Consumer goods and FMCG
Shine at interviews

How to shine at interview for a graduate job in consumer goods

Interviews are a key part of the recruitment process and vital to securing an invitation to an assessment centre or a job offer. Interviews for consumer goods roles may take place on the telephone or in person.

Fast-moving consumer goods (FMCG) companies are keen to assess potential graduate trainees’ flexibility, adaptability and communication skills. Interviews are a good way of doing this, and typically play an important part in the recruitment process. Candidates for some consumer goods roles may find that they take part in as many as four interviews before receiving a job offer.

General tips for answering interview questions

Most questions are likely to be competency-based. They may take the form of scenarios, so you are asked what you would do in a given situation. Your interviewer will then seek to match your responses to the company’s list of desired competencies.

You may also be asked about your motivation for applying to the company and wanting to work in the consumer goods industry. It’s also a good idea to think ahead about how you will respond if you are asked about your strengths and weaknesses, your achievements, and any creative projects you have been involved in.

It will help to be familiar with the company’s products: be prepared to be asked which is your favourite. It’s also a good idea to be aware of competitor products, but don’t get them muddled up.

Try to make your answers clear and to the point. Although thinking about your responses to typical questions in advance will help you, you need to respond to the particular questions you are asked, rather than giving rehearsed answers.

You can use the STAR technique to help you focus your responses. With each question, think about the S – Situation (set the scene); T – Task (what did you need to do?); A – Action (what did you actually do); and R – Result (what the outcome was, whether good or bad) of that situation.

What to expect from FMCG interviews at different stages

Interviews are usually around 45 minutes long. Your first interview may be by phone – this is the case for applicants to Unilever – or it may take place at one of the company’s offices, as with Procter & Gamble. The interviewer could be from the recruitment team rather than the specific business area you have applied to. Danone uses video interviews as part of its recruitment process and assesses candidates' communication skills by inviting them to answer three questions designed to find out about their motivation and their understanding of the employer.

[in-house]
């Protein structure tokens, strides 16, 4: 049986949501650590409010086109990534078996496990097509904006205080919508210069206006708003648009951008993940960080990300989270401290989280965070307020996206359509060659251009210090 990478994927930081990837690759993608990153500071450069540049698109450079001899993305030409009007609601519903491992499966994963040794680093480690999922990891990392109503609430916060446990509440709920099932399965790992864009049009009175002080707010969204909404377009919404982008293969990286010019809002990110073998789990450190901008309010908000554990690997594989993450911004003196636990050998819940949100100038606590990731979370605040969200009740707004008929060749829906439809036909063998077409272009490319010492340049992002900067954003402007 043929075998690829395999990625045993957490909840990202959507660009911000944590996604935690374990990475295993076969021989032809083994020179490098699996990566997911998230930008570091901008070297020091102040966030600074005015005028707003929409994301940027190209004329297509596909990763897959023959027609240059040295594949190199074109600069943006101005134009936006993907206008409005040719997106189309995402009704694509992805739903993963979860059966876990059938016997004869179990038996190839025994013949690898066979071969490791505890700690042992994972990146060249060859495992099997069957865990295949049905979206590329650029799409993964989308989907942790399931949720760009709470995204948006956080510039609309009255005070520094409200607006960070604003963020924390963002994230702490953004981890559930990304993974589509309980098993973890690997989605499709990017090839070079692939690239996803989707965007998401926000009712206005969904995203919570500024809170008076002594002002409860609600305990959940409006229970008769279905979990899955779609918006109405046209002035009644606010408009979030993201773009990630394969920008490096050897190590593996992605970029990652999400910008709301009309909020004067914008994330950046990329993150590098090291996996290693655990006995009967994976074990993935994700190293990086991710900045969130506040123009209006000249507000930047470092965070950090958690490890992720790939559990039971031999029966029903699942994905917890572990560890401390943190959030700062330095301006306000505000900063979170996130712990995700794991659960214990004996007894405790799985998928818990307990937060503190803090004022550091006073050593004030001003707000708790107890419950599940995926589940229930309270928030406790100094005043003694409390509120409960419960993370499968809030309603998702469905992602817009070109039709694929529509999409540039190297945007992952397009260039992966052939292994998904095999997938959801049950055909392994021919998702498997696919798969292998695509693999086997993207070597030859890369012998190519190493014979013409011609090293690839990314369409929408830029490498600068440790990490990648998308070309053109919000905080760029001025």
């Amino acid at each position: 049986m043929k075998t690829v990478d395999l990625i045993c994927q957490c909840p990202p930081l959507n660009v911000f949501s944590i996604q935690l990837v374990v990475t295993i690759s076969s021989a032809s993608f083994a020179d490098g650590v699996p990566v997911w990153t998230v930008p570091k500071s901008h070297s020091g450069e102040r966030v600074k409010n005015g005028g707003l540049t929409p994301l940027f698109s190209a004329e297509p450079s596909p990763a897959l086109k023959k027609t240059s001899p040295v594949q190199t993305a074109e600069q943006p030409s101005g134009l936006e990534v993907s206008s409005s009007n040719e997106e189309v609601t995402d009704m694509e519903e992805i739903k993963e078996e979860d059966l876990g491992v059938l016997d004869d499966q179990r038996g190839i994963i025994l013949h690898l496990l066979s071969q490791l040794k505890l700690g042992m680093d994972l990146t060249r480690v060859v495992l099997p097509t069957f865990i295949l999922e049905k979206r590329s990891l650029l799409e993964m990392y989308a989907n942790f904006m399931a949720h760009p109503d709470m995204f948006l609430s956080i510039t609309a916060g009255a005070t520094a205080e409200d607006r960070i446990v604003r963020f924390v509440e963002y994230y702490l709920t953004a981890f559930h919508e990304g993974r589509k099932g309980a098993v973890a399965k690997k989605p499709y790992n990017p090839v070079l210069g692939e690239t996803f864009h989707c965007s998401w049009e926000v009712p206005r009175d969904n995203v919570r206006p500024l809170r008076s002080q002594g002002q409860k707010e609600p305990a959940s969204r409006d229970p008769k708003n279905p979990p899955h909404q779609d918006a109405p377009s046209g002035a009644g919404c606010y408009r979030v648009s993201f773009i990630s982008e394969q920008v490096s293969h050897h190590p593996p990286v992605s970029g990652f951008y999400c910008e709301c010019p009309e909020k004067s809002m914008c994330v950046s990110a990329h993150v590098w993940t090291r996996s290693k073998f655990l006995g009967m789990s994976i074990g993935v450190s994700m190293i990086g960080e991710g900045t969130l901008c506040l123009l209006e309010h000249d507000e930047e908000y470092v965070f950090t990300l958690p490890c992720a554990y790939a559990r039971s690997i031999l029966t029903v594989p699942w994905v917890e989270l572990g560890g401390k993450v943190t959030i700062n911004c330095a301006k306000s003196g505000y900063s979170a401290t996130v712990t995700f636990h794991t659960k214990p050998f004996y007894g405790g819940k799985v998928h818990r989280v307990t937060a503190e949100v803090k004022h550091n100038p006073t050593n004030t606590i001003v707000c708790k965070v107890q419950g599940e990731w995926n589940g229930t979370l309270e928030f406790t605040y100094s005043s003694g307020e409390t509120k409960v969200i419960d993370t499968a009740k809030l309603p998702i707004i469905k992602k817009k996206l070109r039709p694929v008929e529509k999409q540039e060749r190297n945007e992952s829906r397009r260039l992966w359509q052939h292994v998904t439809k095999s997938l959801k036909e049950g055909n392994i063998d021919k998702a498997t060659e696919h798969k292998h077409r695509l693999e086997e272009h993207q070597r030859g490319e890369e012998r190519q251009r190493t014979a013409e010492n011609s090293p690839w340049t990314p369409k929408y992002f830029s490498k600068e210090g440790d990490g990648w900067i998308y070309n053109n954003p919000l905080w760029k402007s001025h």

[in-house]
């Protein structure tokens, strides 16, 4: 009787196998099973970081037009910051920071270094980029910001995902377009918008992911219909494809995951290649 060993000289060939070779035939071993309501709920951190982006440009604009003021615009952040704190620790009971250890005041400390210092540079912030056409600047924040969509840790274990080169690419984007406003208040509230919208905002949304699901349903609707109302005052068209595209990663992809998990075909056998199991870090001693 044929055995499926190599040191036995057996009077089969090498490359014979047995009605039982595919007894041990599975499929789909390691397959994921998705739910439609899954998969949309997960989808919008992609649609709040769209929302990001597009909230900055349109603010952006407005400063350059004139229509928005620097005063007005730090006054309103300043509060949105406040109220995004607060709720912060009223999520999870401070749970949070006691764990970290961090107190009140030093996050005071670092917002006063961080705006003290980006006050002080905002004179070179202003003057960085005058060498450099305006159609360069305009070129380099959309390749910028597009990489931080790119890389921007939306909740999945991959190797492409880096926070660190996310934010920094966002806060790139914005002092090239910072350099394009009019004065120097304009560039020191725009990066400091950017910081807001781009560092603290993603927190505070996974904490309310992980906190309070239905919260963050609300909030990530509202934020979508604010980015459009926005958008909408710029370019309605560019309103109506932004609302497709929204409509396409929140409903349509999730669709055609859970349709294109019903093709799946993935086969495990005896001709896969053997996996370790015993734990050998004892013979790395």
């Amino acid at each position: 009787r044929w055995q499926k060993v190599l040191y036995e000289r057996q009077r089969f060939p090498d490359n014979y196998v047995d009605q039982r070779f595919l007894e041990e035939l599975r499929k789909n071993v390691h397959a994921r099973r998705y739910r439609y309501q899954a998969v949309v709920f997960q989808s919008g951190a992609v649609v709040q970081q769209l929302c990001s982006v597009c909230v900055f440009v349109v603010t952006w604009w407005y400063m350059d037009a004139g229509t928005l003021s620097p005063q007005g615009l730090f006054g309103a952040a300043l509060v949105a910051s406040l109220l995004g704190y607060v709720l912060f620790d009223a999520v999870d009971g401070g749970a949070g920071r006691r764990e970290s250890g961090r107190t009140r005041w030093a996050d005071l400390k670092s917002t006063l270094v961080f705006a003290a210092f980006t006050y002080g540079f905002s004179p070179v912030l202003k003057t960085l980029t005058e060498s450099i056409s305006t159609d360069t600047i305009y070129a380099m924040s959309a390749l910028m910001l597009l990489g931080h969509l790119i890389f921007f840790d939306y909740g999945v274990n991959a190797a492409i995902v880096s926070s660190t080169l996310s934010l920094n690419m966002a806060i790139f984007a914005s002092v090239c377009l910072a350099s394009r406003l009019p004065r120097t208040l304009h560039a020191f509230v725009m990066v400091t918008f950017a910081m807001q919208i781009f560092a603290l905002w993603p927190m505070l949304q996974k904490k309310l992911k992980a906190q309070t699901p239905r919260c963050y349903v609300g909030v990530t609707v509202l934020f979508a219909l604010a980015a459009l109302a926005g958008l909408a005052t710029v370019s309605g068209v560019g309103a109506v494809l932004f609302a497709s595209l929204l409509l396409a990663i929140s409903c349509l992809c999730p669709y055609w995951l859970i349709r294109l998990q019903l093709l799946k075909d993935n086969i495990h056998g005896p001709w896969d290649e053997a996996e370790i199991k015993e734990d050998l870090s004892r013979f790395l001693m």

Second interviews are likely to take place at an assessment centre, with a member of staff from the business area the candidate has applied to. They tend to be broadly competency-based. Try not to repeat examples that you have already used on your application form or at the first interview. Be prepared to go into detail about any examples you give.

You may be also invited to one or more final interviews. These typically take place with senior members of staff, whether from the recruitment team or from the business area you have applied to. You may be asked more technical questions at this stage. For example, if you have applied to a marketing scheme, you may be asked to review product packaging and recommend changes.

Example questions for interviews with consumer goods companies

During the first interview with L’Oréal, described by the company as an ‘exploratory’ interview, you may be asked questions similar to the following:

  • Tell me about a creative project you have been involved in.
  • What are your favourite L’Oréal products?
  • What is your biggest achievement to date?

At the second round interview, the questions may be a little more searching:

  • Why have you applied to L’Oréal?
  • Why do you want to work in the beauty industry?
  • What are your biggest strengths and weaknesses?

At a second round interview with Procter & Gamble, you may be asked questions along these lines:

  • Describe a time when you had to combine two different approaches or perspectives to solve a complex problem.
  • How do you deal with heavy workloads and tight deadlines? How do you go about prioritising work?
  • Describe a time when you had to respond to constructive criticism.
  • Have you ever not met your expectations with regards to a particular goal? How did you deal with it?
  • Describe a time when you came up with an idea that lead to a successful project taken up by colleagues.